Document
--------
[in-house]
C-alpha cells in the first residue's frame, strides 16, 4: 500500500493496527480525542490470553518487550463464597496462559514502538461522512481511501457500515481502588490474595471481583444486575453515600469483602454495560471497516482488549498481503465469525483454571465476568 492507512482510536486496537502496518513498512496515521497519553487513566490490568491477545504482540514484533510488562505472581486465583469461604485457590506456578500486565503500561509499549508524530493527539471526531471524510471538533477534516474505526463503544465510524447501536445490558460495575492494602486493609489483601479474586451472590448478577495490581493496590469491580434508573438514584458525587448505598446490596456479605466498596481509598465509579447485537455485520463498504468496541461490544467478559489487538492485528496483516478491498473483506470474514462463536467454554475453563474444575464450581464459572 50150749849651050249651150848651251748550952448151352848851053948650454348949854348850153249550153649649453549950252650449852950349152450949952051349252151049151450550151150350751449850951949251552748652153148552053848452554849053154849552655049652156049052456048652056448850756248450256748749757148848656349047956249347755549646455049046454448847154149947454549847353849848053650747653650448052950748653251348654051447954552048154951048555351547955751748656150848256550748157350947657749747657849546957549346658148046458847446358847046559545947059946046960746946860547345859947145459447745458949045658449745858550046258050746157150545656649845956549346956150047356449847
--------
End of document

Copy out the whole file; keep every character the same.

[in-house]
C-alpha cells in the first residue's frame, strides 16, 4: 500500500493496527480525542490470553518487550463464597496462559514502538461522512481511501457500515481502588490474595471481583444486575453515600469483602454495560471497516482488549498481503465469525483454571465476568 492507512482510536486496537502496518513498512496515521497519553487513566490490568491477545504482540514484533510488562505472581486465583469461604485457590506456578500486565503500561509499549508524530493527539471526531471524510471538533477534516474505526463503544465510524447501536445490558460495575492494602486493609489483601479474586451472590448478577495490581493496590469491580434508573438514584458525587448505598446490596456479605466498596481509598465509579447485537455485520463498504468496541461490544467478559489487538492485528496483516478491498473483506470474514462463536467454554475453563474444575464450581464459572 50150749849651050249651150848651251748550952448151352848851053948650454348949854348850153249550153649649453549950252650449852950349152450949952051349252151049151450550151150350751449850951949251552748652153148552053848452554849053154849552655049652156049052456048652056448850756248450256748749757148848656349047956249347755549646455049046454448847154149947454549847353849848053650747653650448052950748653251348654051447954552048154951048555351547955751748656150848256550748157350947657749747657849546957549346658148046458847446358847046559545947059946046960746946860547345859947145459447745458949045658449745858550046258050746157150545656649845956549346956150047356449847